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  • Imagine a future where nobody dies

  • instead, our minds are uploaded to a digital world.

  • They might live on in a realistic, simulated environment with avatar bodies,

  • and could still call in and contribute to the biological world.

  • Mind uploading has powerful appeal

  • but what would it actually take to scan a person's brain and upload their mind?

  • The main challenges are scanning a brain in enough detail to capture the mind

  • and perfectly recreating that detail artificially.

  • But first, we have to know what to scan.

  • The human brain contains about 86 billion neurons,

  • connected by at least a hundred trillion synapses.

  • The pattern of connectivity among the brain's neurons,

  • that is, all of the neurons and all their connections to each other,

  • is called the connectome.

  • We haven't yet mapped the connectome,

  • and there's also a lot more to neural signaling.

  • There are hundreds, possibly thousands of different kinds of connections,

  • or synapses.

  • Each functions in a slightly different way.

  • Some work faster, some slower.

  • Some grow or shrink rapidly in the process of learning;

  • some are more stable over time.

  • And beyond the trillions of precise, 1-to-1 connections between neurons,

  • some neurons also spray out neurotransmitters

  • that affect many other neurons at once.

  • All of these different kinds of interactions

  • would need to be mapped in order to copy a person's mind.

  • There are also a lot of influences on neural signaling

  • that are poorly understood or undiscovered.

  • To name just one example,

  • patterns of activity between neurons

  • are likely influenced by a type of cell called glia.

  • Glia surround neurons and, according to some scientists,

  • may even outnumber them by as many as ten to one.

  • Glia were once thought to be purely for structural support,

  • and their functions are still poorly understood,

  • but at least some of them can generate their own signals

  • that influence information processing.

  • Our understanding of the brain isn't good enough to determine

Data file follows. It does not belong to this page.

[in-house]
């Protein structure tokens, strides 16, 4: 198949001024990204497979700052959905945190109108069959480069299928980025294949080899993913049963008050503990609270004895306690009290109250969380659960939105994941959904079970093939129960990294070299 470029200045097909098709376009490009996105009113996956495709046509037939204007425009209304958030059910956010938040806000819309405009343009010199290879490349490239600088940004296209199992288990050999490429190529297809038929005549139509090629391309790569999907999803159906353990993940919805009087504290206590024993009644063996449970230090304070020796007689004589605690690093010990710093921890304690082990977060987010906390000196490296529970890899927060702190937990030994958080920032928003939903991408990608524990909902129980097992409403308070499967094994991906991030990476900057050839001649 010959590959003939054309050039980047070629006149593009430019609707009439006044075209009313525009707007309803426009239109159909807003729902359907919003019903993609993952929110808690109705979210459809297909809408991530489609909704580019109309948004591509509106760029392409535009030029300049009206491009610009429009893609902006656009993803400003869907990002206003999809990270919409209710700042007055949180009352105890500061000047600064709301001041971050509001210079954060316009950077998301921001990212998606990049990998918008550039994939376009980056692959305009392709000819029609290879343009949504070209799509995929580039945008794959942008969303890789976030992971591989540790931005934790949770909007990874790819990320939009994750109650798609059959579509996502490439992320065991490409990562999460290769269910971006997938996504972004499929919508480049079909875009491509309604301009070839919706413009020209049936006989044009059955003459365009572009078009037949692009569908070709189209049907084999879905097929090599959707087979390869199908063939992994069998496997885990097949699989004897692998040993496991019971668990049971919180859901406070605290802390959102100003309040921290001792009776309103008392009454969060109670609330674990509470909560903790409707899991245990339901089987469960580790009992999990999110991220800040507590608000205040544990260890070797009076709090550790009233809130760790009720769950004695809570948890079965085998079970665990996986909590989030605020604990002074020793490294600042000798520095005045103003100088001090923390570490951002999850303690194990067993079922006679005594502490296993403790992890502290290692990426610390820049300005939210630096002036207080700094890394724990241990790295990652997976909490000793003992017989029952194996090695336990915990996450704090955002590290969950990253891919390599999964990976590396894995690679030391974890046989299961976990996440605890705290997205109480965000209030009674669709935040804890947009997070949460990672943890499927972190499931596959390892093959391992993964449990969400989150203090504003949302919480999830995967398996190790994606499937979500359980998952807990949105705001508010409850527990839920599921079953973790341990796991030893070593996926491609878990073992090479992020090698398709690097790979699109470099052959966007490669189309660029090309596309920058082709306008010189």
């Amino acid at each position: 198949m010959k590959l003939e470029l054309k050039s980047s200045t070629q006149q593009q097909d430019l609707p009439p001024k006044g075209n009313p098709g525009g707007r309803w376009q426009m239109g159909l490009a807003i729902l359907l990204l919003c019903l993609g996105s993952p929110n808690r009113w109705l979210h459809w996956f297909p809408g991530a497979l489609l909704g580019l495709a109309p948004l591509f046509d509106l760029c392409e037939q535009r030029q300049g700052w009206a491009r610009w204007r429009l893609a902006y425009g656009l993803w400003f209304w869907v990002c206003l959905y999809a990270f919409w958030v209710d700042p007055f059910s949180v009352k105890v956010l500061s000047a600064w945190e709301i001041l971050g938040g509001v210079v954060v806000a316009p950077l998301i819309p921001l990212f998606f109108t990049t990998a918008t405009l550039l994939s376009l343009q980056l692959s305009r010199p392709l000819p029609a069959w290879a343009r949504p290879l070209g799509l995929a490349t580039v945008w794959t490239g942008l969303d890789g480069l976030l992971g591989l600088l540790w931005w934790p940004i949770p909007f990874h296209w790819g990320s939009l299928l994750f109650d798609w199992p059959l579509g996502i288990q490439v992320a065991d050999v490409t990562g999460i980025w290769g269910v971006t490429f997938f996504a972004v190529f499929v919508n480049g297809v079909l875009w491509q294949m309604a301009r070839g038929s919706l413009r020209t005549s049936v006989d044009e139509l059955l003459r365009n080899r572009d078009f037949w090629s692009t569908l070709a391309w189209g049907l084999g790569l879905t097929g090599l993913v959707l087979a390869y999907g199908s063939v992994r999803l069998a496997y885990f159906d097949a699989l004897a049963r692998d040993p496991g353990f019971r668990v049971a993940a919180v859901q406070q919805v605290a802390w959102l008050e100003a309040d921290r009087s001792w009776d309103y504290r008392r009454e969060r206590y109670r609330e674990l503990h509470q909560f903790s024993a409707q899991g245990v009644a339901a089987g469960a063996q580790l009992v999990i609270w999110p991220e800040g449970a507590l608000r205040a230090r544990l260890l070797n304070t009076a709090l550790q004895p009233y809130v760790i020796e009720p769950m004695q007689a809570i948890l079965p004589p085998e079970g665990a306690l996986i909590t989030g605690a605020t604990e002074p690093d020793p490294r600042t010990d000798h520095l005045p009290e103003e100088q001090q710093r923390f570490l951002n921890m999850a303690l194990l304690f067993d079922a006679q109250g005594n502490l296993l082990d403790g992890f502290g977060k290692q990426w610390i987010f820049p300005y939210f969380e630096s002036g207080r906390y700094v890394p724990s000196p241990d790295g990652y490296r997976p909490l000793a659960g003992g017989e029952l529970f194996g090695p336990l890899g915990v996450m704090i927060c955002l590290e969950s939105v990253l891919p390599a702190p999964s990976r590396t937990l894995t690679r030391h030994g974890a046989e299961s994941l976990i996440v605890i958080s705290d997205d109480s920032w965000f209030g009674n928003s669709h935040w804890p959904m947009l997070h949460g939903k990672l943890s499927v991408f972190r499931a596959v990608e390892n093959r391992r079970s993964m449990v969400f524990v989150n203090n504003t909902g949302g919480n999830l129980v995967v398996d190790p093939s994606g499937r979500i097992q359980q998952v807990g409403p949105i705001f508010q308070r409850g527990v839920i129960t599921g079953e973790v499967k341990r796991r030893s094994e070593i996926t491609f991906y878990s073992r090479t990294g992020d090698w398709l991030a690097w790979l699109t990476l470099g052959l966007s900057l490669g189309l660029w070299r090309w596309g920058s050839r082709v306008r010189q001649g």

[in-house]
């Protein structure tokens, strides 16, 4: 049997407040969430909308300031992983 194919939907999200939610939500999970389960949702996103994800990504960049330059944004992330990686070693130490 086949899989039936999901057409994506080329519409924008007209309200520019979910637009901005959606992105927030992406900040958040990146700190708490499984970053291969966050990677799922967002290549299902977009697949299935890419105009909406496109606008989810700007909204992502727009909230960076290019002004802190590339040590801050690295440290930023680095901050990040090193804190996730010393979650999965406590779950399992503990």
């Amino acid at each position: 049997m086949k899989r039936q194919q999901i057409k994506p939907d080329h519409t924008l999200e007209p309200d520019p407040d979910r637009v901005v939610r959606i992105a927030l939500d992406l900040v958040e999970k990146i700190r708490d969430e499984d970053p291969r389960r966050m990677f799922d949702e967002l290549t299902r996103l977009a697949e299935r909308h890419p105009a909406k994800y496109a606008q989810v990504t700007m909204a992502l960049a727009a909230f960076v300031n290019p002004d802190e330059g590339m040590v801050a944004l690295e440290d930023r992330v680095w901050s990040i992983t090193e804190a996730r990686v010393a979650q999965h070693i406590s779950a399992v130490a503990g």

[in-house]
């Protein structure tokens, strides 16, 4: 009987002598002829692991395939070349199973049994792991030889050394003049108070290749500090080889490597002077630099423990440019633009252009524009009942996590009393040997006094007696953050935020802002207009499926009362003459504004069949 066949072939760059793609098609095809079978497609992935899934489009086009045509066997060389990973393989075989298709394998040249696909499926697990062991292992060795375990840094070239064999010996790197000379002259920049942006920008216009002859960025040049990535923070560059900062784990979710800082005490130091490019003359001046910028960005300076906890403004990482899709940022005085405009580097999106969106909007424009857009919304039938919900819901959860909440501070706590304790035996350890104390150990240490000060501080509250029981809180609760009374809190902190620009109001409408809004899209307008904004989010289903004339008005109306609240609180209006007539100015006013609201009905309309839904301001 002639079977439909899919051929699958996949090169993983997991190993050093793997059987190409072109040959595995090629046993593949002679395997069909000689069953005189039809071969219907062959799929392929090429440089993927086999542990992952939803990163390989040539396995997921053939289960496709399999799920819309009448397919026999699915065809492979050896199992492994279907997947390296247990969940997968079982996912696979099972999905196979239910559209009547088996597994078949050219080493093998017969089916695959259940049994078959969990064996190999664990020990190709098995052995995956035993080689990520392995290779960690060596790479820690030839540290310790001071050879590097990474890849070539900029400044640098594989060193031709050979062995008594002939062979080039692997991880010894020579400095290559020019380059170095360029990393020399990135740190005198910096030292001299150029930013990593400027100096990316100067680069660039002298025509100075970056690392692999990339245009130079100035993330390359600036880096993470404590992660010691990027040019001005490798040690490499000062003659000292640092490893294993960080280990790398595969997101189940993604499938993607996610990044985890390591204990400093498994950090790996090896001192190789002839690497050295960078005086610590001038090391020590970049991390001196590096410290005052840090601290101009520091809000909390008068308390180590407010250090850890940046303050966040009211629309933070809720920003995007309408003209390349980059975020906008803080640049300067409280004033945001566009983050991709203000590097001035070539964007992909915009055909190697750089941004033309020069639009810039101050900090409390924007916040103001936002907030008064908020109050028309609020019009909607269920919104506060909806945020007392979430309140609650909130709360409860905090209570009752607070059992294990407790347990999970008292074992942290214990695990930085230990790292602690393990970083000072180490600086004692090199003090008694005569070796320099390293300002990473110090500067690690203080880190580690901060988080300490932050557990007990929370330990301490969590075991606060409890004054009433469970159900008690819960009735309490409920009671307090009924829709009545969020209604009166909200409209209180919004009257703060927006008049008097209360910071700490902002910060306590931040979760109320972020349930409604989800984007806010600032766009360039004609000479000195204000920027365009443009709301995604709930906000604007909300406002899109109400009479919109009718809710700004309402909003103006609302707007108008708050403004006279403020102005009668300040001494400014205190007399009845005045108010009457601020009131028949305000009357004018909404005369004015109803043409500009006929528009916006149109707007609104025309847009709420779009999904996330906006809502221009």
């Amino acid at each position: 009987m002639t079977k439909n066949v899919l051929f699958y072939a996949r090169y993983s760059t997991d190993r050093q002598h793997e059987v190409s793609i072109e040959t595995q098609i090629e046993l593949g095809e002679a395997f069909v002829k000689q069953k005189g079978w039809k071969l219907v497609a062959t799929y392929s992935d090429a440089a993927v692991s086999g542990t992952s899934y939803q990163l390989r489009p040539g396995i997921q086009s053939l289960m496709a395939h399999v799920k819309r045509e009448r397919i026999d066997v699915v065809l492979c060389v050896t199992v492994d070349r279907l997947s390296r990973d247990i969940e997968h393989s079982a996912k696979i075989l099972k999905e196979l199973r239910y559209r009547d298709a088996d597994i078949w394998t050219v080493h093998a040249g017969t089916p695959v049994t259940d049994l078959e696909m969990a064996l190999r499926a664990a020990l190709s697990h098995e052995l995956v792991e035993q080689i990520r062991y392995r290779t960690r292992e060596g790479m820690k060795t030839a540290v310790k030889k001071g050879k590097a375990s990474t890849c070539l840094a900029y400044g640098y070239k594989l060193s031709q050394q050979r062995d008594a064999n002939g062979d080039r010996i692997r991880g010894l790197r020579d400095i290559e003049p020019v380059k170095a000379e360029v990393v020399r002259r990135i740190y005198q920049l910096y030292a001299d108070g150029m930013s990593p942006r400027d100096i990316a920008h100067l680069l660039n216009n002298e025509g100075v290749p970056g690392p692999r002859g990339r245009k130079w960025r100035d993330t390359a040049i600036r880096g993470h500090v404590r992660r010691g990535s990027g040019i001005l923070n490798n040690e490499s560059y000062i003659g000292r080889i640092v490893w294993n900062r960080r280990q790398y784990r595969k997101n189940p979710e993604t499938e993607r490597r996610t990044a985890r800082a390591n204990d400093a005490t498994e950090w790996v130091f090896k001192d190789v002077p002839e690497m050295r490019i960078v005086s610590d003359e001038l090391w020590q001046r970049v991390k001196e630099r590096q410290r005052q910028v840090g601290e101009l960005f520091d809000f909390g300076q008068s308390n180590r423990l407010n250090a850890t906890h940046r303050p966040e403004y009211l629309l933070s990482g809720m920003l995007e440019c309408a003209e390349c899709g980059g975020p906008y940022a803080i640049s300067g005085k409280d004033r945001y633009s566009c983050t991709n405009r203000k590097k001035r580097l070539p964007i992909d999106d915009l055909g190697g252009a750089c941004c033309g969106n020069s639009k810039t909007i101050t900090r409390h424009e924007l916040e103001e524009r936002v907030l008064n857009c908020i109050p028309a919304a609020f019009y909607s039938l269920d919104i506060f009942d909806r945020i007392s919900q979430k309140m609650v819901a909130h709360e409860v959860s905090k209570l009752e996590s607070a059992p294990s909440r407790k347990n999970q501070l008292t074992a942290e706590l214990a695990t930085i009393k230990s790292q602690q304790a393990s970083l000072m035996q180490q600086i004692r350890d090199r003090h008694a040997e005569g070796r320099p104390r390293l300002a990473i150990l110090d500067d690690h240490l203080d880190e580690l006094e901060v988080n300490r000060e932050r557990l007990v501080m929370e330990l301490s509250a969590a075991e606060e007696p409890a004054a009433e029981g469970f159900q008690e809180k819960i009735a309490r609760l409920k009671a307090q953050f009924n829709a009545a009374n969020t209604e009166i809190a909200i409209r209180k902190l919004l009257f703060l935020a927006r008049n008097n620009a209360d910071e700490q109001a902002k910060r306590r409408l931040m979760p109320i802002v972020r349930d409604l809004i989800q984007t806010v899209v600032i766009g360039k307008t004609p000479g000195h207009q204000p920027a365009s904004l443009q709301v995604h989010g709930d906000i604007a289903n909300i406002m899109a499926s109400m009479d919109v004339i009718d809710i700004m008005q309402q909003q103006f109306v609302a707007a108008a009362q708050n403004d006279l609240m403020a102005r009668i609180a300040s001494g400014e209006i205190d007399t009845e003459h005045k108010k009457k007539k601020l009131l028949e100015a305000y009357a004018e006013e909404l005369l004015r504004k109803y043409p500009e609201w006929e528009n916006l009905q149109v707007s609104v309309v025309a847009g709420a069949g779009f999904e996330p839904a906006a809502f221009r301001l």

• what we'd need to scan in order to replicate the mind,

  • but assuming our knowledge does advance to that point,

  • how would we scan it?

  • Currently, we can accurately scan a living human brain

  • with resolutions of about half a millimeter

  • using our best non-invasive scanning method, MRI.

  • To detect a synapse, we'll need to scan at a resolution of about a micron

  • a thousandth of a millimeter.

  • To distinguish the kind of synapse and precisely how strong each synapse is,

  • we'll need even better resolution.

  • MRI depends on powerful magnetic fields.

  • Scanning at the resolution required

  • to determine the details of individual synapses

  • would requires a field strength high enough to cook a person's tissues.

  • So this kind of leap in resolution

  • would require fundamentally new scanning technology.

  • It would be more feasible to scan a dead brain using an electron microscope,

  • but even that technology is nowhere near good enough

  • and requires killing the subject first.

  • Assuming we eventually understand the brain well enough to know what to scan

  • and develop the technology to safely scan at that resolution,

  • the next challenge would be to recreate that information digitally.

  • The main obstacles to doing so are computing power and storage space,

  • both of which are improving every year.

  • We're actually much closer to attaining this technological capacity

  • than we are to understanding or scanning our own minds.

  • Artificial neural networks already run our internet search engines,

  • digital assistants, self-driving cars, Wall Street trading algorithms,

  • and smart phones.

  • Nobody has yet built an artificial network with 86 billion neurons,

  • but as computing technology improves,

  • it may be possible to keep track of such massive data sets.

  • At every step in the scanning and uploading process,

  • we'd have to be certain we were capturing all the necessary information accurately

  • or there's no telling what ruined version of a mind might emerge.

  • While mind uploading is theoretically possible,

  • we're likely hundreds of years away

  • from the technology and scientific understanding

  • that would make it a reality.

  • And that reality would come with ethical and philosophical considerations:

  • who would have access to mind uploading?

  • What rights would be accorded to uploaded minds?

  • How could this technology be abused?

  • Even if we can eventually upload our minds,

  • whether we should remains an open question.

Imagine a future where nobody dies

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B1 US TED-Ed scan scanning uploading brain resolution

How close are we to uploading our minds? - Michael S.A. Graziano

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    ktyvr258 posted on 2019/10/31
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